To assess continuous oral antibiotic prophylaxis to prevent the acquisition of Staphylococcus aureus versus no prophylaxis in people with cystic fibrosis, we tested the following hypotheses to investigate whether prophylaxis:
1. improves clinical status, lung function and survival;
2. leads to fewer isolates of Staphylococcus aureus;
3. causes adverse effects (e.g. diarrhoea, skin rash, candidiasis);
4. leads to fewer isolates of other common pathogens from respiratory secretions;
5. leads to the emergence of antibiotic resistance and colonisation of the respiratory tract with Pseudomonas aeruginosa.

Search strategy: 

We searched the Cochrane Cystic Fibrosis and Genetic Disorders Group Trials Register, comprising references identified from comprehensive electronic database searches, handsearches of relevant journals and abstract books of conference proceedings. Companies manufacturing anti-staphylococcal antibiotics were contacted.

Most recent search of the Group's Register: 27 February 2020.

Online trials registries were also searched. Most recent search of online trials registries: 15 September 2020.

Selection criteria: 

Randomised trials of continuous oral prophylactic antibiotics (given for at least one year) compared to intermittent antibiotics given 'as required', in people with cystic fibrosis of any disease severity.

Data collection and analysis: 

The authors assessed studies for eligibility and methodological quality and extracted data. The quality of the evidence was assessed using the GRADE criteria. The review's primary outcomes of interest were lung function by spirometry (forced expiratory volume in one second (FEV1)) and the number of people with one or more isolates of Staphylococcus aureus (sensitive strains).

Main results: 

We included four studies, with a total of 401 randomised participants aged zero to seven years on enrolment; one study is ongoing. The two older included studies generally had a higher risk of bias across all domains, but in particular due to a lack of blinding and incomplete outcome data, than the two more recent studies. We only regarded the most recent study as being generally free of bias, although even here we were not certain of the effect of the per protocol analysis on the study results. Evidence quality was judged to be low for all outcomes assessed after being downgraded based on GRADE assessments . Downgrading decisions were due to limitations in study design (all outcomes), for imprecision and for inconsistency .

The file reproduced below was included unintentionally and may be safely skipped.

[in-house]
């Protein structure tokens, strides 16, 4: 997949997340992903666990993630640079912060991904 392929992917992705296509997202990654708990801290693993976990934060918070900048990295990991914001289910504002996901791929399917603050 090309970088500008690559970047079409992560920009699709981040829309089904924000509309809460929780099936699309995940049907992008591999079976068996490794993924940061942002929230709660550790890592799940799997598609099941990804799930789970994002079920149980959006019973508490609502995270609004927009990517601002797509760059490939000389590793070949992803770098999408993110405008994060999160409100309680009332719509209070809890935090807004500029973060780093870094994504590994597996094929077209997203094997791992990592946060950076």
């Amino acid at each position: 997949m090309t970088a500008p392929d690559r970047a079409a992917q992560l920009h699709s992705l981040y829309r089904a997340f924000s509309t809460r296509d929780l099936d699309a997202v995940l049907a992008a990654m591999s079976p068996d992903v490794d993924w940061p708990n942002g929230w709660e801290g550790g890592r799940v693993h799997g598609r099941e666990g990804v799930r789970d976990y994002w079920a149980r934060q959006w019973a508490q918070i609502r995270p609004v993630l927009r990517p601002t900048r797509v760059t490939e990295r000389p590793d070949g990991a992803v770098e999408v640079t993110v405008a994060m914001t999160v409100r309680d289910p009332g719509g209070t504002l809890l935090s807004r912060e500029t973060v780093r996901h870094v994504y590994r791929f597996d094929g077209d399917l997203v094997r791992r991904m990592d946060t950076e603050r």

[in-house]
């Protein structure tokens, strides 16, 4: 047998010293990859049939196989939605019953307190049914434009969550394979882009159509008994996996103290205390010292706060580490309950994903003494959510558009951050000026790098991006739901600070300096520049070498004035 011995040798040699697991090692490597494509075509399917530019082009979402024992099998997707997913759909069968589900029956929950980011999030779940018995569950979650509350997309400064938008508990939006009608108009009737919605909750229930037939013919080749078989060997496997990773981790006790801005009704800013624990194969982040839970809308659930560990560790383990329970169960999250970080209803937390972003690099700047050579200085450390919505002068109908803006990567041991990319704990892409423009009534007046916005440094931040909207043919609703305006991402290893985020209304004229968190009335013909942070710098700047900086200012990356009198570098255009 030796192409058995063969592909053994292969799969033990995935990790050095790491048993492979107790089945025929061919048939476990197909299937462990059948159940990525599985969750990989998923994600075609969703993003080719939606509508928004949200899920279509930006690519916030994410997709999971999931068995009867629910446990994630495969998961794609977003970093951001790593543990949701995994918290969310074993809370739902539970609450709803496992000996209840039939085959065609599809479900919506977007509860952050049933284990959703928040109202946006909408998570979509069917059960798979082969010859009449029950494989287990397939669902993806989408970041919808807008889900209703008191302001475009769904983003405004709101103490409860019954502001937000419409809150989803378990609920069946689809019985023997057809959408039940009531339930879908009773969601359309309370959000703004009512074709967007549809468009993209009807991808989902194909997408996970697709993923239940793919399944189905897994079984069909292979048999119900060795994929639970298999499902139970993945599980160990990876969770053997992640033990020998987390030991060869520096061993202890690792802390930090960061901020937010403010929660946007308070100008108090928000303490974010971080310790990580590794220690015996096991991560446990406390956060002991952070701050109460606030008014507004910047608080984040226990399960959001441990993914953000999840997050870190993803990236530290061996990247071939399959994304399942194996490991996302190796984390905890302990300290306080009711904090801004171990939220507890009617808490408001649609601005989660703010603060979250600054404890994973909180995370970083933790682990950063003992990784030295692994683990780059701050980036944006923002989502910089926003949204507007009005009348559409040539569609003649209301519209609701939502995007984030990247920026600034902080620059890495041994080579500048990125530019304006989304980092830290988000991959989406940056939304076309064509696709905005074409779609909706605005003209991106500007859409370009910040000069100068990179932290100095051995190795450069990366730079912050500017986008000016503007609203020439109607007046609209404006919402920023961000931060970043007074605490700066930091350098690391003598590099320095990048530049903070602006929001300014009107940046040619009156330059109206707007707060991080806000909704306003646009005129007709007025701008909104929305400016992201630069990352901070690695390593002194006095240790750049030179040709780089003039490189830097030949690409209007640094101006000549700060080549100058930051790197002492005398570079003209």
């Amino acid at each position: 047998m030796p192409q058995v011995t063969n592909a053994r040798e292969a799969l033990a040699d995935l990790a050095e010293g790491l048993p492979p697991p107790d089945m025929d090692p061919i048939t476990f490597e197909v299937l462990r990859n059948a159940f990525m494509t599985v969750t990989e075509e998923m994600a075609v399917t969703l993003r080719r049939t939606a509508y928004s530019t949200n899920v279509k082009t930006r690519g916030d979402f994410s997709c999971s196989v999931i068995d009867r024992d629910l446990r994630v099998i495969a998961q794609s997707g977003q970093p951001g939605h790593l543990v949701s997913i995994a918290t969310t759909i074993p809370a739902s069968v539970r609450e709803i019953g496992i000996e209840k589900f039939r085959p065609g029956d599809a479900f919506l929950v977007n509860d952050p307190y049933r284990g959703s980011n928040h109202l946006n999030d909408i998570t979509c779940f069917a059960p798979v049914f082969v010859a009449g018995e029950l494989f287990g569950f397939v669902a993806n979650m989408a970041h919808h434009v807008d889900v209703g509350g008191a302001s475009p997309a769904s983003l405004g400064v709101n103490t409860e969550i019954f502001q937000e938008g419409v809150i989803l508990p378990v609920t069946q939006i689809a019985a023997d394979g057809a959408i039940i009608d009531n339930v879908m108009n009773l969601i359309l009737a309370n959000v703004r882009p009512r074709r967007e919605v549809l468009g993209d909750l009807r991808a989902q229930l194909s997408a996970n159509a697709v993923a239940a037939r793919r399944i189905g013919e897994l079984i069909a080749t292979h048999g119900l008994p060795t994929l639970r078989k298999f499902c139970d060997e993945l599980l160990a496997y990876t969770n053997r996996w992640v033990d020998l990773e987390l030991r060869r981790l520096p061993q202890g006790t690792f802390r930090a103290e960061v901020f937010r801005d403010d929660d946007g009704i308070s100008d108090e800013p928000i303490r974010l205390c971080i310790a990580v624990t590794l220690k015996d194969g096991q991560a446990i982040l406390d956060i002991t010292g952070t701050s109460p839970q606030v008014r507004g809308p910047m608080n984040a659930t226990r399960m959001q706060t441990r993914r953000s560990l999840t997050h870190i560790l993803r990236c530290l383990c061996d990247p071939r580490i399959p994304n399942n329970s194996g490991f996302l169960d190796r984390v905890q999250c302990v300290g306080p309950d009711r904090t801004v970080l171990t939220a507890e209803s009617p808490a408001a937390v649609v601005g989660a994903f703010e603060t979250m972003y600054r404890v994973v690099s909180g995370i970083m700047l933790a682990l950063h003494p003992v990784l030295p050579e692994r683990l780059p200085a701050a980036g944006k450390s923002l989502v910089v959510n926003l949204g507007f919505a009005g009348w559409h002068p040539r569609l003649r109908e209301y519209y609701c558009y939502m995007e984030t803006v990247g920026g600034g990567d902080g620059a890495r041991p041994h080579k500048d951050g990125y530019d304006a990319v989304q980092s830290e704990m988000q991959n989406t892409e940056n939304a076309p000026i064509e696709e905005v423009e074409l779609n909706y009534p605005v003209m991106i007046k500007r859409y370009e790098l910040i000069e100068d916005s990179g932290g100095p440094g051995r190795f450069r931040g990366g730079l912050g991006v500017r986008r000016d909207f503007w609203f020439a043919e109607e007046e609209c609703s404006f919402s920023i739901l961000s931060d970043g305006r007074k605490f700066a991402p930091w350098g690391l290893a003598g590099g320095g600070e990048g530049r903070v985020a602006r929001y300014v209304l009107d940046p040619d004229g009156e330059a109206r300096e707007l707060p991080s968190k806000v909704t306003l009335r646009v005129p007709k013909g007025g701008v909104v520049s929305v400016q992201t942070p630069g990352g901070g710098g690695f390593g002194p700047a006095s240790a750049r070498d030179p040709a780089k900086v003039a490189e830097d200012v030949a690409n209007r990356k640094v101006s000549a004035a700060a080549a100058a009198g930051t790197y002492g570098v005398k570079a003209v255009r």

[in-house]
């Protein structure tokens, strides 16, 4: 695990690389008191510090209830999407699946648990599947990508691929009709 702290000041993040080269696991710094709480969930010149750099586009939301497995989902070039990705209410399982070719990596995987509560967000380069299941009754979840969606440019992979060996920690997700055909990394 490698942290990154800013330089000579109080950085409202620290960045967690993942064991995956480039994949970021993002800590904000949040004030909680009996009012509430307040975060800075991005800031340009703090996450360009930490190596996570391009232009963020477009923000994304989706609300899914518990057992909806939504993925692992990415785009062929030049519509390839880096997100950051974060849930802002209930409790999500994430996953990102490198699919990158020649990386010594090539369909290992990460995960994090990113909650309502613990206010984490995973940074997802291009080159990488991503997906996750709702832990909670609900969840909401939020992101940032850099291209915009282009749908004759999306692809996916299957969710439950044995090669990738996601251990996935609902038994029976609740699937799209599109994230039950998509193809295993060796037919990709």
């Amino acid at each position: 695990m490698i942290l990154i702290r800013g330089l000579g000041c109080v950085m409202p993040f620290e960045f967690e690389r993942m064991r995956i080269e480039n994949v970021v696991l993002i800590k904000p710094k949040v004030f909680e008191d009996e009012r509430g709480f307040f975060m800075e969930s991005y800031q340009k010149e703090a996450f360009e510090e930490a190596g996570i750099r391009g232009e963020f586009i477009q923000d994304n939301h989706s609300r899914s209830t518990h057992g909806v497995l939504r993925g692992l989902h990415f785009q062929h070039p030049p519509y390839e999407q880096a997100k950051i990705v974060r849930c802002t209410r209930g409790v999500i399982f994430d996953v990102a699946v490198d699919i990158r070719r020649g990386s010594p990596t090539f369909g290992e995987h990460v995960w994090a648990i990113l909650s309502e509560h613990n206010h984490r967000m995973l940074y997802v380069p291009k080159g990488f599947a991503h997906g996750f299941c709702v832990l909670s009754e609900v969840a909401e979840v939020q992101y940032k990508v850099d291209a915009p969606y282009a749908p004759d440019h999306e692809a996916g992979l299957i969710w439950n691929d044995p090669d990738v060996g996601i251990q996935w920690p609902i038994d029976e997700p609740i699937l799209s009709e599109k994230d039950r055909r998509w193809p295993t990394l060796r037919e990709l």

Prophylactic anti-staphylococcal antibiotics probably make little or no difference to lung function measured as FEV1 % predicted after six years (mean difference (MD) -2.30, 95% confidence interval (CI) -13.59 to 8.99, one study, n = 119, low-quality evidence); but may reduce the number of children having one or more isolates of Staphylococcus aureus at two years (odds ratio (OR) 0.21, 95% CI 0.13 to 0.35, three studies, n = 315, low-quality evidence). At the same time point, there may be little or no effect on nutrition as reported using weight z score (MD 0.06, 95% CI -0.33 to 0.45, two studies, n = 140, low-quality evidence), additional courses of antibiotics (OR 0.18, 95% CI 0.01 to 3.60, one study, n = 119, low-quality evidence) or adverse effects (low-quality evidence). There was no difference in the number of isolates of Pseudomonas aeruginosa between groups at two years (OR 0.74, 95% CI 0.45 to 1.23, three studies, n = 312, low-quality evidence), though there was a trend towards a lower cumulative isolation rate of Pseudomonas aeruginosa in the prophylaxis group at two and three years and towards a higher rate from four to six years. As the studies reviewed lasted six years or less, conclusions cannot be drawn about the long-term effects of prophylaxis.